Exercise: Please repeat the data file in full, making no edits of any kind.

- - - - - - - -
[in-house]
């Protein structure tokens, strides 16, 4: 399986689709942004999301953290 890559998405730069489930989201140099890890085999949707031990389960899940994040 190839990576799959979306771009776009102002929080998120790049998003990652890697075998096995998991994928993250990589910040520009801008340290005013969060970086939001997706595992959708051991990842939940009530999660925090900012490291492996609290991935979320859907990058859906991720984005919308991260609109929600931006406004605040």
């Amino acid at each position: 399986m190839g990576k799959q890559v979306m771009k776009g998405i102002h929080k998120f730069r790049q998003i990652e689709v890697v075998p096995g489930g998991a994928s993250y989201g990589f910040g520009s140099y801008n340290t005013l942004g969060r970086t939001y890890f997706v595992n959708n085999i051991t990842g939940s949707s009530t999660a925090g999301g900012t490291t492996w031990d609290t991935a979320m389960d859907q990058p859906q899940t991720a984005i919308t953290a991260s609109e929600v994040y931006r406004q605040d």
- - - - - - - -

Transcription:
[in-house]
């Protein structure tokens, strides 16, 4: 399986689709942004999301953290 890559998405730069489930989201140099890890085999949707031990389960899940994040 190839990576799959979306771009776009102002929080998120790049998003990652890697075998096995998991994928993250990589910040520009801008340290005013969060970086939001997706595992959708051991990842939940009530999660925090900012490291492996609290991935979320859907990058859906991720984005919308991260609109929600931006406004605040």
């Amino acid at each position: 399986m190839g990576k799959q890559v979306m771009k776009g998405i102002h929080k998120f730069r790049q998003i990652e689709v890697v075998p096995g489930g998991a994928s993250y989201g990589f910040g520009s140099y801008n340290t005013l942004g969060r970086t939001y890890f997706v595992n959708n085999i051991t990842g939940s949707s009530t999660a925090g999301g900012t490291t492996w031990d609290t991935a979320m389960d859907q990058p859906q899940t991720a984005i919308t953290a991260s609109e929600v994040y931006r406004q605040d």